Not enough demand for US 30y bond; markets mixed

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File photo of US President Donald Trump.
File photo of US President Donald Trump.

By Ipek Ozkardeskaya

GENEVA —
US equities edged lower, except for technology stocks as standstill fiscal talks in the US limited the appetite for more equity purchases as the major US indices fluctuated near their all-time highs. The treasury yields rose after the record 30-year US bond auction saw weak demand on Thursday hinting that the heavily swamped debt market couldn’t absorb the additional debt easily.

Meanwhile, US President Donald Trump refused to fund the US postal services to increase his chances of delaying the November presidential election, amid surveys started showing up to double digit advance for his rival Biden. And the markets don’t even react badly to an eventual Biden victory on reassurance that under the actual circumstances, Democrats can’t take any steps to harm the financial markets, anyway.

Right now, Biden victory is seen as neutral for the stock markets, some believe that there could even be some positive in switching the government after two years of tense relationship with China, and trade frictions with other countries as well.

Stocks in Asia traded mixed after China posted the biggest jump in industrial production in six months in July, but the 4.8% y-o-y rise missed the consensus of analyst expectations of 5.1%. Chinese retail sales unexpectedly dropped 1.1% however, leaving the market skeptical about the pace of the recovery. Trading on FTSE (-0.09%) and DAX futures (-0.22%) hint at a lackluster open in Europe.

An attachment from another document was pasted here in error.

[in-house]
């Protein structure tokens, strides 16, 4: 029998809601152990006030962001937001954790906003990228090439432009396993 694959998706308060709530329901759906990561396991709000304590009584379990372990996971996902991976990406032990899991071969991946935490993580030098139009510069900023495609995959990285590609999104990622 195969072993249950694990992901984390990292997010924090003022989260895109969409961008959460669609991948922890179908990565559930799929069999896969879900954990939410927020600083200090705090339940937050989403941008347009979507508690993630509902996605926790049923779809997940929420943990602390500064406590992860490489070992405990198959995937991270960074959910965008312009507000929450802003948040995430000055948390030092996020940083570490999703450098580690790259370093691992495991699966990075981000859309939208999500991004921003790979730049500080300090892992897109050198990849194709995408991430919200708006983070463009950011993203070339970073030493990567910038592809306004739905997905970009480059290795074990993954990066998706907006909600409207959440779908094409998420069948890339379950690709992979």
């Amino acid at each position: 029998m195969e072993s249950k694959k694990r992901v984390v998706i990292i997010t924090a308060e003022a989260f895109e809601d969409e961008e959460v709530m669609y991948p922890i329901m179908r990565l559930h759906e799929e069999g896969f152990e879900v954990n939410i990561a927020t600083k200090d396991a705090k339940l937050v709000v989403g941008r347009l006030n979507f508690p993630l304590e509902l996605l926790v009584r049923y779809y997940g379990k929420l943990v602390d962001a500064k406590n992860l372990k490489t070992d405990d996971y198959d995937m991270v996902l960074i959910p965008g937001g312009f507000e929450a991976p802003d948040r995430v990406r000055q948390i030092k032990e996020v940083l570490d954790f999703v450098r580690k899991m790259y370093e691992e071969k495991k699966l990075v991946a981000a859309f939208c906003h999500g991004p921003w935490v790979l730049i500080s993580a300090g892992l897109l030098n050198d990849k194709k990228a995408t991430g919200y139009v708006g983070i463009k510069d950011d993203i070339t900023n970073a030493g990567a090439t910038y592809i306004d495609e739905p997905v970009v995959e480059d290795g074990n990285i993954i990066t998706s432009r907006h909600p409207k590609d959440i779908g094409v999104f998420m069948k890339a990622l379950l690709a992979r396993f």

The US dollar reversed the early week gains, but improved US yields helped limiting the dollar’s weakness on Thursday. The US weekly jobless claims fell below 1 million for the first time since the beginning of pandemic, still very high but pointing at a gradual recovery in the US jobs market.

The euro remained offered past the 1.1850 and the pound rebounded from 1.3120 against the US dollar. A better dollar appetite should encourage a further downside correction in both euro and sterling against the greenback, as the overstretched short USD positions are mainly responsible for the actual trading levels and a downside correction would be healthy to match the fundamentals in both pairs.

Due Friday, the second quarter GDP read should confirm a 12% decline in the Eurozone economy, as inflation remains low due to depressed activity. Germany and Spain printed inflation below zero in July, while consumer prices in France may have improved due to a boost in summer demand. Still, the overall picture calls for a decent government and central bank support and keeps the European Central Bank (ECB) doves in charge of the market.

Virus update. Germany reported the highest jump in COVID cases in three months, while cases in France, Greece and Spain continued surging as a result of relaxed confinement measures, and perhaps the crowded summer destinations where light measures as the obligation to wear masks and social distancing are hard to implement in outdoor places and merely respected.

For investors, the rising infections will likely become an issue if governments reimplement stricter quarantine measures that could hit the economic activity, otherwise the cheap liquidity should continue feeding into stock prices.

Gold consolidates gains near $1,950 per oz. Higher US yields and firmer US dollar could limit the appetite in the short run, however, the rising inflationary pressures in the US and the uncertain market sentiment should keep the medium-term gold demand intact and provide support to the gold market.

The positive trend building since March should remain in place above $1,845 per oz, the major 38.2% retracement on March–August rally.

Demand in WTI crude remained solid after the IEA cut its forecast for global oil demand, insisting on the worsening outlook for jet fuel consumption. The rising COVID cases globally will likely keep passengers grounded for an extended period and continue weighing on demand.

On the supply side, we should soon start seeing critics emerge against the OPEC’s decision to trim the production cuts prematurely. For now, the price of a barrel is steady near the 200-day moving average ($42.90), but there is a reduced potential for a sustainable advance above this level.

— The writer is senior analyst at Swissquote Bank


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